(backquote arg)
  arg: any form


The backquote macro expands into code which constructs a copy of its argument. This usually means that it expands into a tree of nested calls to the arr function.

(backquote (a (b c) 10))

; ...expands to...

(arr 'a (arr 'b 'c) 10)

By default, evaluation is completely suppressed: backquote considers all of its input to be literal data instead. However, the unquote form can be used to copy part of the input into the output verbatim. This means that when the backquote form is evaluated (not when it's expanded!), the unquoted form will be evaluated, and its result will be interleaved into the output.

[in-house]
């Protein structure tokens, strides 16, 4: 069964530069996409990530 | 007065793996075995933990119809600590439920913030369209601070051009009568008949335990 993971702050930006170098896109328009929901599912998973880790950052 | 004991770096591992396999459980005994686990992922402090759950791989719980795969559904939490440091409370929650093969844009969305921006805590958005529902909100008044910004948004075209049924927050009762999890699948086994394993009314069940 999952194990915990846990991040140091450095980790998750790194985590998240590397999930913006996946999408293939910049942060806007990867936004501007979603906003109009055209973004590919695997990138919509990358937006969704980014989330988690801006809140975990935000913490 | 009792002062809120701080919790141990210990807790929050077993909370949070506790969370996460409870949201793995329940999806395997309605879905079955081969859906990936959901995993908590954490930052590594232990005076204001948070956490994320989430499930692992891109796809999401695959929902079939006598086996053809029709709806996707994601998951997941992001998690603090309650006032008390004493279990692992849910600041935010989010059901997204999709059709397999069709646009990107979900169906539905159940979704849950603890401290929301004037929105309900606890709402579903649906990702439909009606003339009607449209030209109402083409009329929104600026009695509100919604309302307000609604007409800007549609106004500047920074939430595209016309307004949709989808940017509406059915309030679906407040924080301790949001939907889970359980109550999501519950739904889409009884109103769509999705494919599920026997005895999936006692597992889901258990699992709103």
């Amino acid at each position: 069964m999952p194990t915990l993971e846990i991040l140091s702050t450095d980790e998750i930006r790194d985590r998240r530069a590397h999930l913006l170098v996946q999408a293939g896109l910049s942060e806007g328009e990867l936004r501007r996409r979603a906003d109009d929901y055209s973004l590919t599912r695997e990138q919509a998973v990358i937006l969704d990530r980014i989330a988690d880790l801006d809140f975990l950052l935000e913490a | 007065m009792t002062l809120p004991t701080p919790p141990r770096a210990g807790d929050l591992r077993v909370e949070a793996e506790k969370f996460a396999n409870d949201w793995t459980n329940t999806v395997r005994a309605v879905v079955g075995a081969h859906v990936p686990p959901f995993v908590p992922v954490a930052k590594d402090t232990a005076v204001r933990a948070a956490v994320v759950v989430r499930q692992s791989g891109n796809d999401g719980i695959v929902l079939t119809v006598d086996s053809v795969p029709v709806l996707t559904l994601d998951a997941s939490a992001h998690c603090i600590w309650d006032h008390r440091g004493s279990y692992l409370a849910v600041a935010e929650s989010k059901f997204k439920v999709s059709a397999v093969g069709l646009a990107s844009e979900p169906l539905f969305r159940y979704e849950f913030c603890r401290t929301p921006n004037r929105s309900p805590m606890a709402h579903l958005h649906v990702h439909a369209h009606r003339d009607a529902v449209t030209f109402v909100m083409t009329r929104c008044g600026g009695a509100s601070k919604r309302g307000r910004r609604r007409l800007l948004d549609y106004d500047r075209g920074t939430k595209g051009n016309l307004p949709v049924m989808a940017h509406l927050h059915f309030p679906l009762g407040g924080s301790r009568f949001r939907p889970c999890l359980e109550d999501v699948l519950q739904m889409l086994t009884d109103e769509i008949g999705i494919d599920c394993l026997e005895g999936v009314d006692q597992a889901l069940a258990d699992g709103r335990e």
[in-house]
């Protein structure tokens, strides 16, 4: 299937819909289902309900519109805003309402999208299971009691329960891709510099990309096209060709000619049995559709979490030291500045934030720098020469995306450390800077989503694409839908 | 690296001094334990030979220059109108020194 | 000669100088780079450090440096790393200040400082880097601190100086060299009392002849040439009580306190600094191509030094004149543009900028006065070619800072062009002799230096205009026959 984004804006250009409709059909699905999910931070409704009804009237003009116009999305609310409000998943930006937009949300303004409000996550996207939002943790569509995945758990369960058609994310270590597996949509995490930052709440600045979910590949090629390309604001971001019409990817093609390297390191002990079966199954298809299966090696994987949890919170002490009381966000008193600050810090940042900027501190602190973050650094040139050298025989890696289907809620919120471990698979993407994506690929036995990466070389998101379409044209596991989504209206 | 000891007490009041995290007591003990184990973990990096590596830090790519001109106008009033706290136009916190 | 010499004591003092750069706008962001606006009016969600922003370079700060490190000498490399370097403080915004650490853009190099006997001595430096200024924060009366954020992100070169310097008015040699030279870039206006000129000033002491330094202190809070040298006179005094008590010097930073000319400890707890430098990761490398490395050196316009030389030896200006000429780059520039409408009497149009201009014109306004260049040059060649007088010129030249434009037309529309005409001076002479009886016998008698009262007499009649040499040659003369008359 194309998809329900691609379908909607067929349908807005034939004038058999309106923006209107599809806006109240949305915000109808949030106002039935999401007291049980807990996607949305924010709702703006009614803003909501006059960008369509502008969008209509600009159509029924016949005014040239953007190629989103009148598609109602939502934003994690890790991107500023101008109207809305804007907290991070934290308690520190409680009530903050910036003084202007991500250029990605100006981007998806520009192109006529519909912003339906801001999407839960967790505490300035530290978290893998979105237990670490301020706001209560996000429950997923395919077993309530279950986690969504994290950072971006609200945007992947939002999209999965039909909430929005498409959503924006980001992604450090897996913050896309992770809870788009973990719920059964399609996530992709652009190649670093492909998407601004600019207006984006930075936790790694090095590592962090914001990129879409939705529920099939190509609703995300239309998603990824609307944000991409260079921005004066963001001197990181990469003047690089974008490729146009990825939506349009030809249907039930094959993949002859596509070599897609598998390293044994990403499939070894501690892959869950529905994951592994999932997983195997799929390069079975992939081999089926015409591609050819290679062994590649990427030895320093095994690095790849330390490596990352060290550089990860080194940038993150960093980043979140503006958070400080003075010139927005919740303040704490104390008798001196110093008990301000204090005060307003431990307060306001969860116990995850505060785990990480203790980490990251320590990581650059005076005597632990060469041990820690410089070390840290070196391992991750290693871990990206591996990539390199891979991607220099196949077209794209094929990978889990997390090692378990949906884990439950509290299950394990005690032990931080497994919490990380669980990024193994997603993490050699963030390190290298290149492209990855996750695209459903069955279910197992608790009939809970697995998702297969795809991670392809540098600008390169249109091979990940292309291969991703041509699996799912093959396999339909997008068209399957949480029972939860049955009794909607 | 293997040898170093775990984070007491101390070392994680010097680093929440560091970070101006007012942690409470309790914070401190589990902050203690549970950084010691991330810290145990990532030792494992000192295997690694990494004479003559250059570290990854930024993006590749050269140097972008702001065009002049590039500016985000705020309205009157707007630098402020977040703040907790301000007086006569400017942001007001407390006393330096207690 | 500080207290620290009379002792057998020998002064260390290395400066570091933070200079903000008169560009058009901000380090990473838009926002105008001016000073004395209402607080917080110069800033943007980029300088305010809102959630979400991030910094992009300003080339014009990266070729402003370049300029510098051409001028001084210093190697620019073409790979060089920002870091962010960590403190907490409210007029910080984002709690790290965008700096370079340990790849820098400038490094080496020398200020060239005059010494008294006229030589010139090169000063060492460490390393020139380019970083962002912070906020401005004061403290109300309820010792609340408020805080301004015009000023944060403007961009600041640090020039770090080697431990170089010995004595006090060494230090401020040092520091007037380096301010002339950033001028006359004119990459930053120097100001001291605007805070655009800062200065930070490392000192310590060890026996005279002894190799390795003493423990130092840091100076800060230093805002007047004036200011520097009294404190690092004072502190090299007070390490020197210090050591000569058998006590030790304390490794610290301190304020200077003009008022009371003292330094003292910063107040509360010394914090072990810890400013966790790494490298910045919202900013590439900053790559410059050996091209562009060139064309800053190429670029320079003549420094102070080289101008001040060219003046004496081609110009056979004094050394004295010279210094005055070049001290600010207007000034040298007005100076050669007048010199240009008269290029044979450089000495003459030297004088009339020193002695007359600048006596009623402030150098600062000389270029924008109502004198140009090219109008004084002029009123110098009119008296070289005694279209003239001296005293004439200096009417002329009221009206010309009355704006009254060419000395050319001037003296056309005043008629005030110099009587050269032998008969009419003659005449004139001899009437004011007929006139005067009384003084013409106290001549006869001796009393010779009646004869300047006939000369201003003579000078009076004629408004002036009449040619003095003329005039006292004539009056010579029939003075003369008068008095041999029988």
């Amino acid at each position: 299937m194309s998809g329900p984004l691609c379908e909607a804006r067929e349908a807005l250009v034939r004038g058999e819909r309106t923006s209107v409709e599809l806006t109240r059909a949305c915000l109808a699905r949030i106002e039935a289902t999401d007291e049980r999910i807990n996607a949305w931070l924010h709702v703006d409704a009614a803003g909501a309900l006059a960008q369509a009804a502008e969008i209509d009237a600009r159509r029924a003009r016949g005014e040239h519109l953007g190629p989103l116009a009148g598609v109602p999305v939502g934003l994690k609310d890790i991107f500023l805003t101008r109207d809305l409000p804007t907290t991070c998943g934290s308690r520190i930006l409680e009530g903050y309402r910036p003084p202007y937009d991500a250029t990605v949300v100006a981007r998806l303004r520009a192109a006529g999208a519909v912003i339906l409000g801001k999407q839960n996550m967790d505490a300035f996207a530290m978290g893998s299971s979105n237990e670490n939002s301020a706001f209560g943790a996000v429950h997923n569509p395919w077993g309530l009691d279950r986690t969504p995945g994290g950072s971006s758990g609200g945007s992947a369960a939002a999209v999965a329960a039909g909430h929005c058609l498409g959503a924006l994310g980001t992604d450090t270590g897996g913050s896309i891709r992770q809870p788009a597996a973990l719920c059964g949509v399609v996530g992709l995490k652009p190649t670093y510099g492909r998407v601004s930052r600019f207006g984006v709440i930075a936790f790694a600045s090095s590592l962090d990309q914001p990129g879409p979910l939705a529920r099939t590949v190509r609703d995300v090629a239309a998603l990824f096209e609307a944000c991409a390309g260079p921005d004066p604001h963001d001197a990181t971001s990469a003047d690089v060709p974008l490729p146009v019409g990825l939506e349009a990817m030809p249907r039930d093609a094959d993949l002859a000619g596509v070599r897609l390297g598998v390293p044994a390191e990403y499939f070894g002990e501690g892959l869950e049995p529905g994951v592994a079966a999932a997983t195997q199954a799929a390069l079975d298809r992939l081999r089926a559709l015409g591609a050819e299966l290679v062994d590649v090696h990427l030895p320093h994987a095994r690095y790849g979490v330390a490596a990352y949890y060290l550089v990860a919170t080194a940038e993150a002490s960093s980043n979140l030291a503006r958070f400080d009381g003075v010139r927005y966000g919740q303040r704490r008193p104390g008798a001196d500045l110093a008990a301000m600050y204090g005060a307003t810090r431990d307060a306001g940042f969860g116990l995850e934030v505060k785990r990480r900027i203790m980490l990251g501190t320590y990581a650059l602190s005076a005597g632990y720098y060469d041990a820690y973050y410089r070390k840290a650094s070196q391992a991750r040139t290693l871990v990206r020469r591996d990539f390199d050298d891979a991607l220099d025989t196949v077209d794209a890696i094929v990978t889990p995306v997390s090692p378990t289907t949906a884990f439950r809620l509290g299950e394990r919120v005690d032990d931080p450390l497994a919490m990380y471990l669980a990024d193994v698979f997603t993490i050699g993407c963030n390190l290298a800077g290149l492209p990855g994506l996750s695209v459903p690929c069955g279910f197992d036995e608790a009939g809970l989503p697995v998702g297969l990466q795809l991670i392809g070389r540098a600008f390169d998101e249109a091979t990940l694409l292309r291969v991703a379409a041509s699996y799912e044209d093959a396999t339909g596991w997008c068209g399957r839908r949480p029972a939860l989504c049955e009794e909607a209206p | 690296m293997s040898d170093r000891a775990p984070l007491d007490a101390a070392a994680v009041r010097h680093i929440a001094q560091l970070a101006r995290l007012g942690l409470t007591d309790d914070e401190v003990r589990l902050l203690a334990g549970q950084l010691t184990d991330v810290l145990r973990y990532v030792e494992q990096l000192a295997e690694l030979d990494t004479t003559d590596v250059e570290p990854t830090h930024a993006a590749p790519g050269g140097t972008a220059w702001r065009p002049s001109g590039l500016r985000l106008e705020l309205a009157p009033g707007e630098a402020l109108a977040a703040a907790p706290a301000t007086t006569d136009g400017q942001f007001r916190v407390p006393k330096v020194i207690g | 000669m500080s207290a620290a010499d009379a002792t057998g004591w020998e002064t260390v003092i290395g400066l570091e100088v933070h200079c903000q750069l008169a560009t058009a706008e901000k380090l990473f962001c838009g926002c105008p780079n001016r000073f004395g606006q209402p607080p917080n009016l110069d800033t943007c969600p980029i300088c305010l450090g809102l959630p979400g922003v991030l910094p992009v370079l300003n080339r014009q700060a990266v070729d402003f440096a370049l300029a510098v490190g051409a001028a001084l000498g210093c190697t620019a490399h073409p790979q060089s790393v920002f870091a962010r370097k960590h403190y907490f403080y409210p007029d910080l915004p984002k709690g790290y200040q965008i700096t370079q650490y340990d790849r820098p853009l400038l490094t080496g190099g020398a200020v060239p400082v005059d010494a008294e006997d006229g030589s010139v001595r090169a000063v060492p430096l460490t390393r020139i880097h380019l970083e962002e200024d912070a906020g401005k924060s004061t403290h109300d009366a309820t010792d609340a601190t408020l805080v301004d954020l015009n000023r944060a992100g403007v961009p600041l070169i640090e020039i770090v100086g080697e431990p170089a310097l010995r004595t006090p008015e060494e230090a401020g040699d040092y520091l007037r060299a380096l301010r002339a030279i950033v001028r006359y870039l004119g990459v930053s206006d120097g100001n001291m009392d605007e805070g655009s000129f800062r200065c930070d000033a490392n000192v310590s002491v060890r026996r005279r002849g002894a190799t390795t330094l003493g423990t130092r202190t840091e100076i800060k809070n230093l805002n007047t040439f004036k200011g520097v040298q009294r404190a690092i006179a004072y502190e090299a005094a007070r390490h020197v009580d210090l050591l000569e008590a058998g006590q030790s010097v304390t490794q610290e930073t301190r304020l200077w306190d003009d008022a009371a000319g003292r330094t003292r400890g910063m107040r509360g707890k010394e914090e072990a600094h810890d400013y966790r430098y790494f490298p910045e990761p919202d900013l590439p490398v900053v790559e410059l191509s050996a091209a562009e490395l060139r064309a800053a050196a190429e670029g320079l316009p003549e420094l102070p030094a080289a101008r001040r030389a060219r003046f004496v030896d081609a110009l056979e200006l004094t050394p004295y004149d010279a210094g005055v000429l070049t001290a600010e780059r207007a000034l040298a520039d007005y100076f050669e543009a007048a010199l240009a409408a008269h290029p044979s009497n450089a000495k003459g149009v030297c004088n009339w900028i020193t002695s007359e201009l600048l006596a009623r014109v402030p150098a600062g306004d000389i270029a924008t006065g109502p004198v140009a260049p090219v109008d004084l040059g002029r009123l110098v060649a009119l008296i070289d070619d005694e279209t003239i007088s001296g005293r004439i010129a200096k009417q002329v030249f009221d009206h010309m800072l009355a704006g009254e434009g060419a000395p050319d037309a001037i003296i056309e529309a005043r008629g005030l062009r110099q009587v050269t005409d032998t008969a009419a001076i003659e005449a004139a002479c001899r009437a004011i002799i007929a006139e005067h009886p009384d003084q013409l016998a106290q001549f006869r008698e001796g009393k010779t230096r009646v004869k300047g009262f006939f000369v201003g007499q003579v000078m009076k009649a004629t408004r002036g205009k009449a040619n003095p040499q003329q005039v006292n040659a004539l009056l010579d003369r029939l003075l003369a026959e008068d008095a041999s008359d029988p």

(backquote (w x (y z) 3.14))
(backquote (w ~x ~(y z) 3.14))

; ...expands to...

(arr 'w 'x (arr 'y 'z) 3.14)
(arr 'w x (y z) 3.14)

When backquote encounters symbols which end in #, such as example#, it will replace each distinct symbol with a fresh gensym, each time the backquote form is evaluated. (This does not recurse through unquote forms, or nested backquote forms.)

(backquote (a# b# (a# ~b#)))

; ...expands to...

  (let gs-a (gensym 'a))
  (let gs-b (gensym 'b))

  ; note that gs-a appears twice
  (arr gs-a gs-b (arr gs-a b#))) 

(backquote x) is usually abbreviated as `x.